and from the deadly pestilence.

Pestilence is usually deadly. So are the trappings of a hunter such as a Fowler. To be delivered from such things means an avoidance or a rescue. The first part is for those who feel hunted and chased or trapped. The second is from the imminent demise of disease. Does this mean that we won’t experience these things? Perhaps not, as experience shows us we will, but the assurance is in God’s concern is to protect us from such things.

  He will cover you with his pinions,
    and under his wings you will find refuge;
    his faithfulness is a shield and buckler.

Verse 4 has this beautiful imagery of a bird covering their young for protection. A ‘pinion’ is an outer feather used to shield the bird from winds and to usher them safely to and from places. The writer notes how faithful God is in seeking to protect those who trust in Him.

  You will not fear the terror of the night,
    nor the arrow that flies by day,

Verse 5 is particularly meaningful for those who stress and worry through the night. When feeling under attack, sleep is the first thing to leave us. Nighttime, in this state of mind, can feel the most lonely and the assurance from the writer is that God is with us in the middle of darkness. The Hebrew for ‘you will not‘ is ‘lô’ (לֹא), the same word used in the Ten Commandments. One could almost read this as a command.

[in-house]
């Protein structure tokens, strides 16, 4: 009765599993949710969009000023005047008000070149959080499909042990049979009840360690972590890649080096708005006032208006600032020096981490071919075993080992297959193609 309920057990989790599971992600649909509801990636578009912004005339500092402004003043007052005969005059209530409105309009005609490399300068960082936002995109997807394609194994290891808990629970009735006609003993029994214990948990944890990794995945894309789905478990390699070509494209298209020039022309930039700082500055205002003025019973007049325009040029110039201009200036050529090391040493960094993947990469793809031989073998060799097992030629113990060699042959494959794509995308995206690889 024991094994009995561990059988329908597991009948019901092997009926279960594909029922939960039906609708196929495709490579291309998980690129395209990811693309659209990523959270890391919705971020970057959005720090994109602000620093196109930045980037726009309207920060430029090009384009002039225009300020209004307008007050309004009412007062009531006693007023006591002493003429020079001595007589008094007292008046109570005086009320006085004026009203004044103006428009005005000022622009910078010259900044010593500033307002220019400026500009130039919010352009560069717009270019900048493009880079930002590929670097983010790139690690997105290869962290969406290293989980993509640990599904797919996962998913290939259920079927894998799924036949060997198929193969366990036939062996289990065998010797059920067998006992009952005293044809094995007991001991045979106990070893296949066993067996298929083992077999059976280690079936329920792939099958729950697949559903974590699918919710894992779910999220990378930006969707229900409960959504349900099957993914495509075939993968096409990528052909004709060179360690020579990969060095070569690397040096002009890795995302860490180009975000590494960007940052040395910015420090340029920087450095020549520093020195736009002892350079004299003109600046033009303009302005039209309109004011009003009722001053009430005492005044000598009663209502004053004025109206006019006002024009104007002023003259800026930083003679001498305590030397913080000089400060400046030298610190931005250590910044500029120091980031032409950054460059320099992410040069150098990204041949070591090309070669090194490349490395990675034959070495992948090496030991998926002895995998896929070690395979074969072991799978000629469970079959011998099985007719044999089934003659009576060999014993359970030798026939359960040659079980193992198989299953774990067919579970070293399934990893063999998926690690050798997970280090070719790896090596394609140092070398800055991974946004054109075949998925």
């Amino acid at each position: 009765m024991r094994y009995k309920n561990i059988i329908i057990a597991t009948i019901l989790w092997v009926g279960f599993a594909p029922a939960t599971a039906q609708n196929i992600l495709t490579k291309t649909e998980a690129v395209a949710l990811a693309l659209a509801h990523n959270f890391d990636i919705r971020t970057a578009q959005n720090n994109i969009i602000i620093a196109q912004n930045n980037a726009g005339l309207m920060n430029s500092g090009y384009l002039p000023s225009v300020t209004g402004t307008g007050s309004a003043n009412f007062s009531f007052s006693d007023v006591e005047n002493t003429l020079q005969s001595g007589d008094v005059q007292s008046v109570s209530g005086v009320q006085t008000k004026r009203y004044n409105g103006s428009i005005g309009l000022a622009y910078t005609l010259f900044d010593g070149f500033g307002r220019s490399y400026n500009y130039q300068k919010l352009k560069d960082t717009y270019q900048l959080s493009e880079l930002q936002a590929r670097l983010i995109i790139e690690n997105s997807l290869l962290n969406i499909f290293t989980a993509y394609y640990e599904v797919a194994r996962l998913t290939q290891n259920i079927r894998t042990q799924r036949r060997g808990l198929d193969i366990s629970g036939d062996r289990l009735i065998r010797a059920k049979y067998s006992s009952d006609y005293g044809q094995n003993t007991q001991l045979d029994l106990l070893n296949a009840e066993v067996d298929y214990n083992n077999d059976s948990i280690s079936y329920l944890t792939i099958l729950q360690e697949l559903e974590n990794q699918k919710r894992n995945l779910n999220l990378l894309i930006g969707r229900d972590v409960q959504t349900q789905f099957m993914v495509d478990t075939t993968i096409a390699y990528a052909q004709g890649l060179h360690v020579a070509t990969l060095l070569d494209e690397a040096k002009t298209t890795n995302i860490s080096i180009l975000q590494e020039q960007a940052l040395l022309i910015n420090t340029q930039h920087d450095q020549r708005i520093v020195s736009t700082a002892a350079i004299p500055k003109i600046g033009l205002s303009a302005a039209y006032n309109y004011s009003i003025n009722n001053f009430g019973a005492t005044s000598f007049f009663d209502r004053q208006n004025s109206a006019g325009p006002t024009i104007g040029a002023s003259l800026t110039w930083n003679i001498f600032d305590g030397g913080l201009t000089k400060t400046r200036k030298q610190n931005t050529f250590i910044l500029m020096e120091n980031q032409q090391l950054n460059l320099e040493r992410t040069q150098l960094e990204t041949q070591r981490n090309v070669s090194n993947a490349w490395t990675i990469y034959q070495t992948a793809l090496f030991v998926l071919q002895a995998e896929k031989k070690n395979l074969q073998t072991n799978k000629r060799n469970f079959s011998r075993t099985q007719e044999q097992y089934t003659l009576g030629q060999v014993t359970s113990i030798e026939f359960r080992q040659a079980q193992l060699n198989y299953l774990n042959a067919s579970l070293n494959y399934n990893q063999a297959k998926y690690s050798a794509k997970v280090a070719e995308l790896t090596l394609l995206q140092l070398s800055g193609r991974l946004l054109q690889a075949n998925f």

nor the pestilence that stalks in darkness,
    nor the destruction that wastes at noonday.

It’s worth noting that in verses 5-6, there are 4 mortal perils mentioned; ‘terror of the night‘, ‘arrow…by day‘, ‘pestilence‘ and ‘destruction‘. It’s no coincidence that in verses 1-2, there are 4 descriptions of God’s nature: ‘ Most High‘, ‘Almighty‘, ‘Refuge‘ and ‘Fortress‘.

  A thousand may fall at your side,
    ten thousand at your right hand,
    but it will not come near you.

S. Augustine and Cassiodorus interpret this as God’s judgement on those who are unrepentant.5 They will fall, but you will be untouched for those who have faith in Jesus (their projection into the text). There is a sense in which our faith carries us from this life to the next, and whether we perish in the present age, our eternity is secure.

  You will only look with your eyes
    and see the recompense of the wicked.

It’s clear that the precious verse can be attributed to God’s judgement. You will see with your own eyes how the wicked are repaid. One cannot help but think of John 3:18. The pestilence and destruction may be the thing you avoid by clinging close to the Lord.

  Because you have made the LORD your dwelling place—
    the Most High, who is my refuge—

Ah, yes, we are correct. We won’t see that kind of judgement because we have made the Lord our dwelling place. We are saved from the fall by clinging close and holding on to the Lord.

10   no evil shall be allowed to befall you,
    no plague come near your tent.

Again, we know that this has to have eternal meaning, or at the very least some sense of spiritual resolve, because good God-fearing people still get sick, and they still get evil done to them. Our thoughts, then, go to the way in which we are heirs of the Kingdom of God, where one day no evil shall be entertained.

11   For he will command his angels concerning you
    to guard you in all your ways.